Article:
But then there are these other things. They've adopted some transparency measures that I would not have guessed, for example giving the International Atomic Energy Agency, the IAEA, daily access to facilities. I don't know of - maybe Japan, but no other country I know of gives the agency that level of intrusive inspection.
HOBSON: What about the concerns, though, that some have brought up that they will still have an enrichment program.
WALSH: Oh sure, I mean, that's sort of been the deal now for a while. Way back in 2003, when they had 164 centrifuges, everyone insisted on zero. But they aren't going to go to zero. And then 10 years passed, and now they have 19,000, not 164 but 19,000 centrifuges in the 20 percent. They are not going to go to zero. And that's why France, Germany, Britain, all the P5 plus 1 agreed that yes, you can have a limited enrichment program, three to five percent. You can't make a bomb with three to five percent. But you're also going to have to have enhanced transparency and some new rules.
HOBSON: What about the trust issue? The - one of the leading papers in Iran is already saying the U.S. can't be trusted. There are certainly people in this country, in Washington, saying Iran cannot be trusted. What about that aspect?
WALSH: Well, there is no shocker there. I mean, this relationship three decades old has been characterized by mutual, justified mistrust. We've done things to them, you know, toppled their government, walked away when they helped us with Afghanistan and Karzai. And they've done stuff to us, you know, also equally unjustifiable. So of course there's no trust.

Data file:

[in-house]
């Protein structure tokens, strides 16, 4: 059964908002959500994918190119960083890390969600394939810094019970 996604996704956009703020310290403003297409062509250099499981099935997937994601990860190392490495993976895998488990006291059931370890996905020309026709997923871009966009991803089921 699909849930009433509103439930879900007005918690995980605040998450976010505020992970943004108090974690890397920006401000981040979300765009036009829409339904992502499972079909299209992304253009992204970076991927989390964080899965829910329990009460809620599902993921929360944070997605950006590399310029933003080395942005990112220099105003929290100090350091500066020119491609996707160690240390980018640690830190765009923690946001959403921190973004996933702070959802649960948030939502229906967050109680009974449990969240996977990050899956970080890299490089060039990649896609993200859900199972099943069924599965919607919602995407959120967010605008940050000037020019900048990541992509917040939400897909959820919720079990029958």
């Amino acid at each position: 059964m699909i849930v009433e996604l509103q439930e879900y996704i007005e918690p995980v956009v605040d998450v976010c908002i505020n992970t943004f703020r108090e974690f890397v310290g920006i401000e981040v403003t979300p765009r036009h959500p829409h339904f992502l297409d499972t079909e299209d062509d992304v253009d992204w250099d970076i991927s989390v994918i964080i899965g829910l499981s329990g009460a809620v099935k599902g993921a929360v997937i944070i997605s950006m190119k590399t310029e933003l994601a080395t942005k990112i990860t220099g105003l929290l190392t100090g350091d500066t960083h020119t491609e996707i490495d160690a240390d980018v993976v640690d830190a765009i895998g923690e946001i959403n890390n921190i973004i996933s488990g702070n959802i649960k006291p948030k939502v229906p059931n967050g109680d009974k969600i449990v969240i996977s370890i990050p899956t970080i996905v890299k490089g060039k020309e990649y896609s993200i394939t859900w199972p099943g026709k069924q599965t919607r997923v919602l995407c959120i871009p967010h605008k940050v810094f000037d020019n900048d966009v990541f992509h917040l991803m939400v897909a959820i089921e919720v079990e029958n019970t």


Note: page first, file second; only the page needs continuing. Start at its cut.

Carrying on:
But that's why agreements do have verification, and the IAEA, the International Atomic Energy Agency, is taking the bulk of that and verifying that they're complying with their obligations.
HOBSON: I'm glad you brought up Afghanistan because I want to talk about what this means for the region, and let's start with Afghanistan. There's been some talk that perhaps this will lead to Iran helping negotiate some kind of a deal with the Taliban in Afghanistan. Your thoughts on what this means for Afghanistan.
WALSH: I think it's mostly positive. I still believe that the center of gravity in Afghanistan is probably with Pakistan, and that's the most important player here with regard to the future of Afghanistan. But yes, Iran is a player in western Afghanistan. They have interests. We have worked together when we first installed the Karzai government.
They have concerns about drug trafficking pouring into their borders. So there are some common interests. They want stability. The one thing we all want here is stability in Afghanistan. And so if there's another partner willing to talk and contribute to that, that's a good thing.
HOBSON: What about Syria, which is in the midst of dismantling its chemical weapons program after this deal with the U.S.? Does it have any implications for Syria?